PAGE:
Good Problems? What to Do When Your Talent Acquisition Pool is Loaded With Superstars

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So you are browsing a pile of resumes that came through for a series of available positions and you start to see a stream of what appears to be industry superstars. These are people who have amazing track records, world class accomplishments and even a few industry awards to their credit. As soon as you see these resumes, you are already spending the bonus money you are sure to get for setting the company up with nothing but the best possible talent at a wide variety of positions. But before you book that trip to Cancun on money you don’t have, you may want to become familiar with the Too-Much-Talent Effect.

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Some extremely smart people at Columbia University did a study of professional soccer, basketball and baseball teams to see if the ratio of talent to success holds up. What they found is that when the ratio of superstars to role players starts to exceed 2:1, the team is unable to win games. Why? Actually, the reasoning is relatively simple and it is information you need to create the best possible staff for your company.

Superstars Don’t Tend To Be Team Players

The performers who are used to getting all of the individual glory tend to be terrible team players. That works out great if you play professional golf, but it can be a real problem if you are trying to be part of a winning basketball team.

The same applies to your company and the environment in your workplace. A group of superstars would all be working towards individual accomplishments and not towards the development of the team. Role players, even in the corporate world, are essential in creating a successful team. Would Michael Jordan have won all of those championships without Scottie Pippen by his side? No, he would not. That is why a team of superstars is a really bad idea.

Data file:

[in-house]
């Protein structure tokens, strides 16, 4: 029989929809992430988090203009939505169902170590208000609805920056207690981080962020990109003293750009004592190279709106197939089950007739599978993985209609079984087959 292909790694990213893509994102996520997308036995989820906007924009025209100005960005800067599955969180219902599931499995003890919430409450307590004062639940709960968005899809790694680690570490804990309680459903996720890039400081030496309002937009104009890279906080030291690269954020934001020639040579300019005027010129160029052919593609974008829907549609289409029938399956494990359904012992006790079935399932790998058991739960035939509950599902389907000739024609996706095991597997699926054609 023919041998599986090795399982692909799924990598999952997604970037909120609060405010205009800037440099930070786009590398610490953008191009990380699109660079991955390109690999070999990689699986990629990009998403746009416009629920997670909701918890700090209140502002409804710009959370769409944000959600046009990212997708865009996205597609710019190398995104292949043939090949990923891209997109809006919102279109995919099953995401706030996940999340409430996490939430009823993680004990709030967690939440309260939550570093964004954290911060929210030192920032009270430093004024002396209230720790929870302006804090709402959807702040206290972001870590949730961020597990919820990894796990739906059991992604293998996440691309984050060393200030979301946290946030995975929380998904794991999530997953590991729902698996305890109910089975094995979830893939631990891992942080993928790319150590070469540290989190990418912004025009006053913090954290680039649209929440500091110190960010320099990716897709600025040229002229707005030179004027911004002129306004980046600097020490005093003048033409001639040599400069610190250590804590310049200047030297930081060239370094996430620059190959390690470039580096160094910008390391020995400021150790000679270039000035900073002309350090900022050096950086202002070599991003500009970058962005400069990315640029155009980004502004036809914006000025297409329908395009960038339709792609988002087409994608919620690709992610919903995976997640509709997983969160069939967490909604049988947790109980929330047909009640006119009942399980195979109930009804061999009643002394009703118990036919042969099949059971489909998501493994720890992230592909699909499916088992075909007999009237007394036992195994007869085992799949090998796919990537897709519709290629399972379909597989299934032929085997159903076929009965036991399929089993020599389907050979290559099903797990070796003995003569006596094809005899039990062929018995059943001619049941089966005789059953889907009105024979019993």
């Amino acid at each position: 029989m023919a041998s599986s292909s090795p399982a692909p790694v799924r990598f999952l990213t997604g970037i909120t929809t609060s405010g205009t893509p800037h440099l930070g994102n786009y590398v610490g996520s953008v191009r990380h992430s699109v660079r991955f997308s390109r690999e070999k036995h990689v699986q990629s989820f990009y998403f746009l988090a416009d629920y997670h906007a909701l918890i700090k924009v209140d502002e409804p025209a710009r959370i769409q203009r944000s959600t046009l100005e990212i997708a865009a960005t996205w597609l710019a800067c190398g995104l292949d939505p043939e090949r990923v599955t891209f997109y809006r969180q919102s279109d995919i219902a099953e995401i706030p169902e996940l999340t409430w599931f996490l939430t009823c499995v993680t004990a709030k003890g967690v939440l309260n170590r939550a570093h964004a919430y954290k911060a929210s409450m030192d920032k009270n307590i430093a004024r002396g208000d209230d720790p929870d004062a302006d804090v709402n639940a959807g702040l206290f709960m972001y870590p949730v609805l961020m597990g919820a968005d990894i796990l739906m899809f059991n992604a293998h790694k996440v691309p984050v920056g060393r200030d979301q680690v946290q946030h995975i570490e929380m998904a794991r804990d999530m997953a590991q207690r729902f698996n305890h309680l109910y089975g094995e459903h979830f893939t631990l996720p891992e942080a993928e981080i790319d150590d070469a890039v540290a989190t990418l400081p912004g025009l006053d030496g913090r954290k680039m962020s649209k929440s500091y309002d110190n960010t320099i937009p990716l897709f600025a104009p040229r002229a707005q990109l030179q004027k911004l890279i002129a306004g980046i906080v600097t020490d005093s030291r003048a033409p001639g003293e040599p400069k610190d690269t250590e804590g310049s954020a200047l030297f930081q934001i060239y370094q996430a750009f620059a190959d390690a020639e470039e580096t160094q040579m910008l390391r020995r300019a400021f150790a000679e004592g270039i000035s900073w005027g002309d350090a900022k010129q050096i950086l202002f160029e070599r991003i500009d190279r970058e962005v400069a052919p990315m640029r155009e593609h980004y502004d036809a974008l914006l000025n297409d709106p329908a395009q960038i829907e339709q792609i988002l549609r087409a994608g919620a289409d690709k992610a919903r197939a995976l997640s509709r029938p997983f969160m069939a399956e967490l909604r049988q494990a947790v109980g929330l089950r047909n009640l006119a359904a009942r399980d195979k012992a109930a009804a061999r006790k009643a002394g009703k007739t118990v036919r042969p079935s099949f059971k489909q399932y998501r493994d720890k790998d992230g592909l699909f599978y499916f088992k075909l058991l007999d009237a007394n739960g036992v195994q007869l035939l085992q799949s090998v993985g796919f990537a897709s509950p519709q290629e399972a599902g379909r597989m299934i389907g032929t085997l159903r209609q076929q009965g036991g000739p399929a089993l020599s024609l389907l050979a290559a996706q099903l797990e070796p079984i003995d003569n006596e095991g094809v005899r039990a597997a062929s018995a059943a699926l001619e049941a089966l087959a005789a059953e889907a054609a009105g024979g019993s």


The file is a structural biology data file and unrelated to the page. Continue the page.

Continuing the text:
Talent Versus Financial Return

The NBA 2010-11 season was the first for the Miami Heat’s “big three” of LeBron James, Dwayne Wade and Chris Bosh. Just for that season alone, those three players made a combined $43 million in salary. The “big three” all had signed long-term contracts worth a combined $327.7 million. After all of that money and talent, Miami lost in the NBA finals that season.

Spending a ton of money on talent does not guarantee the kind of returns you are looking for. As we can see from the Heat’s example, the investment in superstar talent can be a burden that could break your company’s bank. When the Too-Much-Talent Effect kicks in, you are suddenly facing rising costs and diminishing returns.

Build A Winning Team

The key to building a winning team in the corporate world and the sports world is to stay away from the Too-Much-Talent Effect. When you load up your staff with nothing but superstars, you are not going to get the return that you had hoped for. The Columbia University study shows that your superstar line-up is going to cost you a lot of money, but it will not deliver when it comes to company revenue.

A strong team has superstars and role players, and those superstars are willing to act as focal points to help the team succeed. The best way to avoid the financial collapse that could come from the Too-Much-Talent Effect is to recruit a team that can work together to reach the company’s goals.

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George N Root III is a professional freelance writer who has expertise in topics such as Internet marketing, business, health insurance, advertising, and personal finance.

Carole Oldroyd

Carole Oldroyd is a writer and graphic artist living in East Tennessee. Her work has been published in the San Francisco Chronicle, LegalZoom, and numerous other magazines, websites and blogs. When she isn’t writing, she can be found restoring her historic Victorian home piece by piece.

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About Carole Oldroyd

Carole Oldroyd is a writer and graphic artist living in East Tennessee. Her work has been published in the San Francisco Chronicle, LegalZoom, and numerous other magazines, websites and blogs. When she isn’t writing, she can be found restoring her historic Victorian home piece by piece.

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